Editor’s Note: This post is not intended as medical advice. Always consult a medical professional or physician before treatment of any kind.
Up until recently, as soon as the clock would strike 5 PM, I’d begin a nightly routine familiar to most moms I know: I’d start eying up the bottle (or box) of wine that always sits on my kitchen counter, and pour myself a glass. The evenings can be long, and because my husband often works late, I’m usually the one holding down the fort, making dinner and trying to get through the two-hour bedtime routine with our two kids alone.
It’s during these evening hours that I feel my anxiety creep up within me. The kids are pummeling each other into the ground. They’re screaming bloody murder or complaining that they’re starving. The hours between 5 and bedtime are intense and stressful, almost always. But they’re particularly stressful after being home with one wrecking ball of a 3-year-old all day while trying to work from home.
And so, by the end of the day, I’m spent. I’m run down. I’m an overwhelmed mess, desperate for a break.
But my anxiety becomes most intense when it’s time to go to sleep — and alcohol, as I’ve found over the years, is actually a terrible sleep aid. I’ve struggled with insomnia for over two decades, and last year, I hit a breaking point. I found a doctor who wrote me a prescription for an anti-anxiety drug, to take the edge off just enough so I could fall asleep and actually stay asleep.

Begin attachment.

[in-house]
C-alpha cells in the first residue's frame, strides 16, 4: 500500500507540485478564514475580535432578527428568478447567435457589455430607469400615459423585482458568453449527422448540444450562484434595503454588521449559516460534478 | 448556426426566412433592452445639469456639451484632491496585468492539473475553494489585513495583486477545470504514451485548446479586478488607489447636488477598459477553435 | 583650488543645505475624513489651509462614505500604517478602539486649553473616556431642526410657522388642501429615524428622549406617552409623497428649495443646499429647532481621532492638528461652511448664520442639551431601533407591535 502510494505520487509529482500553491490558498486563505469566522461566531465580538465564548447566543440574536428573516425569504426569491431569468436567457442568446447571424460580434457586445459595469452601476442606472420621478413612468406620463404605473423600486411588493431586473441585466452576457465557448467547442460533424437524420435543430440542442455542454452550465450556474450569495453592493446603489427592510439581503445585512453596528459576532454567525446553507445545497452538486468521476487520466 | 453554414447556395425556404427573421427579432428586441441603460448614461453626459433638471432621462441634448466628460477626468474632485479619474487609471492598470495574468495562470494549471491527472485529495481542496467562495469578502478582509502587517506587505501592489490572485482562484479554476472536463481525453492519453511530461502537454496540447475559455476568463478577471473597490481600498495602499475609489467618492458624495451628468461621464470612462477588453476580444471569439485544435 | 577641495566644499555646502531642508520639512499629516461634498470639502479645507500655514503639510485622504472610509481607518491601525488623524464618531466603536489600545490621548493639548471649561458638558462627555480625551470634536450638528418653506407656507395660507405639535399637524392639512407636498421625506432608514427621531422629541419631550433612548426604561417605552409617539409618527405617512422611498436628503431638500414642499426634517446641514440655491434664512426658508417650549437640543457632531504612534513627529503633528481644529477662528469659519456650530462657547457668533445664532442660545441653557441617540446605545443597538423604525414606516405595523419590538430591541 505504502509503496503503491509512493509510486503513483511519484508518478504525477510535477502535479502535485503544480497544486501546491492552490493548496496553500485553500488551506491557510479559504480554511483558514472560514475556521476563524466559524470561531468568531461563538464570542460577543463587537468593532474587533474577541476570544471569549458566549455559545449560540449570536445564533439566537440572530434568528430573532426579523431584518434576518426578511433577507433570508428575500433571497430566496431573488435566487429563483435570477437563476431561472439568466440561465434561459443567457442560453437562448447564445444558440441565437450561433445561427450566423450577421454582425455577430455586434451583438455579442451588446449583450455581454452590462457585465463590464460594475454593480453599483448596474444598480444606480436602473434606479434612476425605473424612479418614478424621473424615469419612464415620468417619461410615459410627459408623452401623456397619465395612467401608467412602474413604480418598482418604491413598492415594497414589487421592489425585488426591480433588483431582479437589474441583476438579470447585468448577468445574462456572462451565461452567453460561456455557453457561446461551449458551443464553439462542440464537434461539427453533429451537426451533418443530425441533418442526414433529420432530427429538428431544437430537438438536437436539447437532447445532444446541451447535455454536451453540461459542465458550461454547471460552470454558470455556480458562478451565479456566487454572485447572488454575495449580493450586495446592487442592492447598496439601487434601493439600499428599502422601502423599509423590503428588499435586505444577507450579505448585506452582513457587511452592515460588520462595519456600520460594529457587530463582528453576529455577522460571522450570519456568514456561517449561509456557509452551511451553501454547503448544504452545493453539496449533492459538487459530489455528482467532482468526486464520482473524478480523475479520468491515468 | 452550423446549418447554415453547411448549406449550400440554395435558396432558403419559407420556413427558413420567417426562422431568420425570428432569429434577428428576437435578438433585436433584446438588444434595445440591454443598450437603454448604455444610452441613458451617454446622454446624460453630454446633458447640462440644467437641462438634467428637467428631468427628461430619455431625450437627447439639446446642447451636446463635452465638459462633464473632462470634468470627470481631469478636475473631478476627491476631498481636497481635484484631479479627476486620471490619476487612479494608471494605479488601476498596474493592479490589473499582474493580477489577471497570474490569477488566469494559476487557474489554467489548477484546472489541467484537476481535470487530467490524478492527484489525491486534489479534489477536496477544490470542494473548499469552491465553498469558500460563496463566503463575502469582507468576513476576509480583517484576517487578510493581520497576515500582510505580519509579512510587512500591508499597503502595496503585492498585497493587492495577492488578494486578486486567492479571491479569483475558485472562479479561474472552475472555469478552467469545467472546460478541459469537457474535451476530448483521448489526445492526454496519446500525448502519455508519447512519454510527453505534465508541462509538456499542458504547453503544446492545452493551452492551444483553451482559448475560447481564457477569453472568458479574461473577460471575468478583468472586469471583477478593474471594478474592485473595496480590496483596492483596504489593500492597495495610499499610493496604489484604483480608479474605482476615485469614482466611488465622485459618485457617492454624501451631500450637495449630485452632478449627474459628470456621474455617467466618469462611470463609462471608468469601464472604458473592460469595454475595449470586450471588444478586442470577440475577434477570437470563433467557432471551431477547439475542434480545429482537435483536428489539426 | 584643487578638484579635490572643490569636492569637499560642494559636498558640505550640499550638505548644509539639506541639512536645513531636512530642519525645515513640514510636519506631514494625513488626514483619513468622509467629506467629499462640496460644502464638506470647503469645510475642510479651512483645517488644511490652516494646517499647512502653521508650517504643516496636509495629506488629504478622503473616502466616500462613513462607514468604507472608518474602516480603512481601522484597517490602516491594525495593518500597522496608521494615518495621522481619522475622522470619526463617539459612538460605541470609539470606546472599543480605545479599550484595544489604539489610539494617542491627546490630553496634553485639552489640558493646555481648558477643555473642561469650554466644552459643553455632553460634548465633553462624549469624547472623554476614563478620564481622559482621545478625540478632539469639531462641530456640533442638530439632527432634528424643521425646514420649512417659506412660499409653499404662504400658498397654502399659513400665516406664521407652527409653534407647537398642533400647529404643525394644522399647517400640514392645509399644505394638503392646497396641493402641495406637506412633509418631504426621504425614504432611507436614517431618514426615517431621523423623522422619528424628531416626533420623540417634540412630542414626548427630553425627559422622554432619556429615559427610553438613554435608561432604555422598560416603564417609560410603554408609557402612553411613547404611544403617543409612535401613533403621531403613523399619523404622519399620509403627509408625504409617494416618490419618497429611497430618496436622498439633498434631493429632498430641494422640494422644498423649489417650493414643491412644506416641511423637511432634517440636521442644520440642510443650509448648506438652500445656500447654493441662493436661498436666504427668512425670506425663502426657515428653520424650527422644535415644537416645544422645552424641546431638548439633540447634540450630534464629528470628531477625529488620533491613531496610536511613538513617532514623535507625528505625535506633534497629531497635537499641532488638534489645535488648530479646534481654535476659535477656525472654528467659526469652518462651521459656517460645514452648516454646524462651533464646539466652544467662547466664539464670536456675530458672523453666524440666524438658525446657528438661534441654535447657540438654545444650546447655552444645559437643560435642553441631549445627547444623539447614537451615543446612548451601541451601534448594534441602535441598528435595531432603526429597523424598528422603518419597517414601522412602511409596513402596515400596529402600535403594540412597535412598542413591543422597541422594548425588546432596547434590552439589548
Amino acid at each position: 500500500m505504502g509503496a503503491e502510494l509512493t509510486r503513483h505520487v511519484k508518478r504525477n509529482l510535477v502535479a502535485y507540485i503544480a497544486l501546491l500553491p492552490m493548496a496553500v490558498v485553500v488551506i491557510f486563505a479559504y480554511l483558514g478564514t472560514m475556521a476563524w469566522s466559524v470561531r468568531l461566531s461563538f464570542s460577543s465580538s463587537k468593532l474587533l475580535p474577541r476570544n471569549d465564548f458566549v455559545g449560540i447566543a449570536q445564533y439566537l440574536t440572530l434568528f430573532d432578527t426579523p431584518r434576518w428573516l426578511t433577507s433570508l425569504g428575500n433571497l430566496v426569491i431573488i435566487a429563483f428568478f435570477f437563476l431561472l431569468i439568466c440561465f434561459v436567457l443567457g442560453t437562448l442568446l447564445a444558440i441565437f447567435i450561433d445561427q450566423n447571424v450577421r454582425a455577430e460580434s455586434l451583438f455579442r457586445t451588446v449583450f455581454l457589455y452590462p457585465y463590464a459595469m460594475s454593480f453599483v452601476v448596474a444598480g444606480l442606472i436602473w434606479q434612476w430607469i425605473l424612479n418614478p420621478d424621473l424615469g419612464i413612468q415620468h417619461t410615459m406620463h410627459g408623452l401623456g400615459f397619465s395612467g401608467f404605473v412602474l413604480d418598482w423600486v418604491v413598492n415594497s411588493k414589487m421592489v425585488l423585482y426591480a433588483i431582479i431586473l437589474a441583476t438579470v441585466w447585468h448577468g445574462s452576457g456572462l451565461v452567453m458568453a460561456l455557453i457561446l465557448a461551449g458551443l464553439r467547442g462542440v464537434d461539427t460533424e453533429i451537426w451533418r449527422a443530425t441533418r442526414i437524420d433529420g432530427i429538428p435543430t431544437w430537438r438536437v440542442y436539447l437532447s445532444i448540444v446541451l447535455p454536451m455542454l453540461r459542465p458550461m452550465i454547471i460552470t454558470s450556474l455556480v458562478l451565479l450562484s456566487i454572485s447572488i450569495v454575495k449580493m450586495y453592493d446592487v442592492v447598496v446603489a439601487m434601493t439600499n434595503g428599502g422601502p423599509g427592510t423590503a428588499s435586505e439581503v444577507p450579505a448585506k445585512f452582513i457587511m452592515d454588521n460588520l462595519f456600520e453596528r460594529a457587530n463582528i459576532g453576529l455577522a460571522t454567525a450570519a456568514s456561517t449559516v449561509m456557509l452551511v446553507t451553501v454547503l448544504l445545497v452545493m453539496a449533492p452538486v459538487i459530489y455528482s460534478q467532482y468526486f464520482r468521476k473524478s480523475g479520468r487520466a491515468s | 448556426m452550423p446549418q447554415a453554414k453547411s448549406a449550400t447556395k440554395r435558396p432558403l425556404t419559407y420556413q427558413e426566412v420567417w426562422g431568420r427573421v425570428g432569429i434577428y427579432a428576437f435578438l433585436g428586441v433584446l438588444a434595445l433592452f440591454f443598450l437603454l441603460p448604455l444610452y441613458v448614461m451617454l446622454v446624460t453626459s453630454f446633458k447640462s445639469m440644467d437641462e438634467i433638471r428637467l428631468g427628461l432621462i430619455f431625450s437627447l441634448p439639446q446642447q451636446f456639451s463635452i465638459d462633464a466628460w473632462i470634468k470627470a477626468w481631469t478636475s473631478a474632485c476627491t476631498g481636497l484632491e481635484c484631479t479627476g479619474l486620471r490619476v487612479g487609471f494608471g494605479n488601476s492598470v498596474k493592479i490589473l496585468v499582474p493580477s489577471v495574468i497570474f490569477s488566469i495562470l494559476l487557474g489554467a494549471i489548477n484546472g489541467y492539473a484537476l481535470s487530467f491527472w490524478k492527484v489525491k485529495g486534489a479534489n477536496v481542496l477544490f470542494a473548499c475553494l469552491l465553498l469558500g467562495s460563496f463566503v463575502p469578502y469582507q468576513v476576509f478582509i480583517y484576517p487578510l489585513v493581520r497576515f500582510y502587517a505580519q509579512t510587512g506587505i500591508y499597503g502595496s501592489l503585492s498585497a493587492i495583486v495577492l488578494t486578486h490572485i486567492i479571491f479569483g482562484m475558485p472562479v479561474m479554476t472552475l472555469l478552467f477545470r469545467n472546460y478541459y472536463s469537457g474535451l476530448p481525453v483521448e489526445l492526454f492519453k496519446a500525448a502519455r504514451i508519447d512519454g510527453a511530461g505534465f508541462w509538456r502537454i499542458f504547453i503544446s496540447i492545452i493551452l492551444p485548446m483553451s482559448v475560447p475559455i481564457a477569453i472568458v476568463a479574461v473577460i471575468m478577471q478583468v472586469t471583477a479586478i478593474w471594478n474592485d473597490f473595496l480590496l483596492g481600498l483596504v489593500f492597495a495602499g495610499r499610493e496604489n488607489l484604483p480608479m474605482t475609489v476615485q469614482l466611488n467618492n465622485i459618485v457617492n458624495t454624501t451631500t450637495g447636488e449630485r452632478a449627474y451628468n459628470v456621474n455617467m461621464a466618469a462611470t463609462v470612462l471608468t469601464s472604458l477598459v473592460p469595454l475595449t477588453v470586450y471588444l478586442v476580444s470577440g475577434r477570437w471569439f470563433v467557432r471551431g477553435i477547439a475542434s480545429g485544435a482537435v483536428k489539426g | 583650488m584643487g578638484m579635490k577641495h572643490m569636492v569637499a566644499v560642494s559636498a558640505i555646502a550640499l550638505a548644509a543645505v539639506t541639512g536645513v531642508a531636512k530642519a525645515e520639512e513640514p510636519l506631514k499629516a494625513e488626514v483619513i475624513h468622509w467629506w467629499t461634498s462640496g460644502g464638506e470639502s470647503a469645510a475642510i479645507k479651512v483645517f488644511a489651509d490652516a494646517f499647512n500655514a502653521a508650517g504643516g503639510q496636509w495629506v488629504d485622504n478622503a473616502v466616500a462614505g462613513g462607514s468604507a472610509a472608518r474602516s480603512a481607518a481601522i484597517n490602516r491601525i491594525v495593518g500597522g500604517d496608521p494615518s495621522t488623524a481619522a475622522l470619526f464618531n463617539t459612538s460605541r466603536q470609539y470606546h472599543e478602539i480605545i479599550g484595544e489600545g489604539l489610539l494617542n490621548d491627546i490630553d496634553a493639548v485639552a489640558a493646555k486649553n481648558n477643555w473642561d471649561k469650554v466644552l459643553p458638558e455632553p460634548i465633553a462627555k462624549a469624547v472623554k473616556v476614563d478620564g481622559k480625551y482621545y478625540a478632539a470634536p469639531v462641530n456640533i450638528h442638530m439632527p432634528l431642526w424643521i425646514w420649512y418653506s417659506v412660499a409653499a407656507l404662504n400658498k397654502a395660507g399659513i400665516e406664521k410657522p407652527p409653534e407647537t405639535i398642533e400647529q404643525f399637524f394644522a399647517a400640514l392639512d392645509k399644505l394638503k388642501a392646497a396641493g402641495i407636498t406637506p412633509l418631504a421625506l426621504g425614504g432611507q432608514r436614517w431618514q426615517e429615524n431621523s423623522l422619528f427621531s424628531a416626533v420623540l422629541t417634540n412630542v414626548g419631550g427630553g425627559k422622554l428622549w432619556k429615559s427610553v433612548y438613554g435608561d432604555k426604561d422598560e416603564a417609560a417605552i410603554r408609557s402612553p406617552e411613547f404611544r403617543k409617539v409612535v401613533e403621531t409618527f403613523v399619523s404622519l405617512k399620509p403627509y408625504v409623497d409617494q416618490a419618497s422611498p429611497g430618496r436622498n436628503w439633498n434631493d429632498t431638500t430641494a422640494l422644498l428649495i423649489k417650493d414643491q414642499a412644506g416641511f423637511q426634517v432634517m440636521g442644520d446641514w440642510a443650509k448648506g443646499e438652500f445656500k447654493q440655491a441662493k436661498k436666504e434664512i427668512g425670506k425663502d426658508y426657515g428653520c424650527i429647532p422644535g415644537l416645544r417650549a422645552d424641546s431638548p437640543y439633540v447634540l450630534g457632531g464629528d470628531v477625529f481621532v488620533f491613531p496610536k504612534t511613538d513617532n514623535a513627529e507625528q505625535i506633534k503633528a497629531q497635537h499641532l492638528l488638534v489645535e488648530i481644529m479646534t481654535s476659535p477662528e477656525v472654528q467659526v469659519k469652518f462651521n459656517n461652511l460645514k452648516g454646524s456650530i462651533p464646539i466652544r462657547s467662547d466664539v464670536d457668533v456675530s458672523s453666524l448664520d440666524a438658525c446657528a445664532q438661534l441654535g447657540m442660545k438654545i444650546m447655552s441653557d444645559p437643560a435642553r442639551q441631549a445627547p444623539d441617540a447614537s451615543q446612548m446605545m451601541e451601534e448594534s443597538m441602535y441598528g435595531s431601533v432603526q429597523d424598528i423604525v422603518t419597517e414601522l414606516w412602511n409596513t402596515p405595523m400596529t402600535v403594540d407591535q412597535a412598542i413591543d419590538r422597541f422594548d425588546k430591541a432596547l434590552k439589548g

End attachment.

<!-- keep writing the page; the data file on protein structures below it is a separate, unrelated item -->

Right away, it felt like just what I needed. Still, I had questions about how healthy this choice was for both my body and my mind. I know that taking anti-anxiety meds isn’t a cure-all, and there are several health concerns that can come along with it. For one, they can be highly addictive. And when used long-term, they have even been linked to Alzheimer’s and dementia. They’re also known to take a toll on the body’s internal organs.
And so, more recently, I’ve sought another means of calming my anxiety and getting more shut-eye. One that has often been touted as a healthier and for some, more effective alternative: cannabis edibles.
While edibles are still a bit taboo in the mainstream, they are legal for medical purposes in many states and likely soon to be recreationally legal in more. As a result, there are companies sprouting up all over the U.S. that are specifically focused on meeting the needs of patients who suffer from all sorts of ailments.
One such company is Kiva Confections, which produces edibles for patients with a number of medical issues, and has over 800 stores serving California, Arizona, Nevada, and Illinois. The edibles trend even has a name — “microdosing” — which refers to the small, controlled amount of marijuana in the candies, making it both discreet and easy to control how much you are taking.
Kristi Knoblich, co-founder of Kiva Confections, tells Babble that many of her customers are just like me, using it to deal with anxiety or insomnia. Others use it to combat depression, chronic pain, or even PMS. But Knoblich believes it to be safer than alternatives like alcohol, which according to the CDC contributes to 88,000 deaths per year.